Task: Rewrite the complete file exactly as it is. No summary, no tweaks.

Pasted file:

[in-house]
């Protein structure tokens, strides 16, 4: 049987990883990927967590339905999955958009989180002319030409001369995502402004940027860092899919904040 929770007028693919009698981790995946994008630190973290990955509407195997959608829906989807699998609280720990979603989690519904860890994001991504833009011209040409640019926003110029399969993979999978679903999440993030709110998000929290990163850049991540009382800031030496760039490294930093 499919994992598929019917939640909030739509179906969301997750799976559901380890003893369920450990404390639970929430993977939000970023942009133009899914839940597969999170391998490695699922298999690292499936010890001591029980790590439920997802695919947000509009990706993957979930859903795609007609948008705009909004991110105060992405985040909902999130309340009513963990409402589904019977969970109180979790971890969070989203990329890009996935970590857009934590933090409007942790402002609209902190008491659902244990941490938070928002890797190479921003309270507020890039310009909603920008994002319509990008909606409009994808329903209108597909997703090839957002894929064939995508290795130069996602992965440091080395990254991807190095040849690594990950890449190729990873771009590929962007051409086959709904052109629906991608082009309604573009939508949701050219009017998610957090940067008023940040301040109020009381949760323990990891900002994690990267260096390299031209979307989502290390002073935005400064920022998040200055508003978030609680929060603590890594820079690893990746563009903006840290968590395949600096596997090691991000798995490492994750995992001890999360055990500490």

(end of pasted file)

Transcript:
[in-house]
């Protein structure tokens, strides 16, 4: 049987990883990927967590339905999955958009989180002319030409001369995502402004940027860092899919904040 929770007028693919009698981790995946994008630190973290990955509407195997959608829906989807699998609280720990979603989690519904860890994001991504833009011209040409640019926003110029399969993979999978679903999440993030709110998000929290990163850049991540009382800031030496760039490294930093 499919994992598929019917939640909030739509179906969301997750799976559901380890003893369920450990404390639970929430993977939000970023942009133009899914839940597969999170391998490695699922298999690292499936010890001591029980790590439920997802695919947000509009990706993957979930859903795609007609948008705009909004991110105060992405985040909902999130309340009513963990409402589904019977969970109180979790971890969070989203990329890009996935970590857009934590933090409007942790402002609209902190008491659902244990941490938070928002890797190479921003309270507020890039310009909603920008994002319509990008909606409009994808329903209108597909997703090839957002894929064939995508290795130069996602992965440091080395990254991807190095040849690594990950890449190729990873771009590929962007051409086959709904052109629906991608082009309604573009939508949701050219009017998610957090940067008023940040301040109020009381949760323990990891900002994690990267260096390299031209979307989502290390002073935005400064920022998040200055508003978030609680929060603590890594820079690893990746563009903006840290968590395949600096596997090691991000798995490492994750995992001890999360055990500490």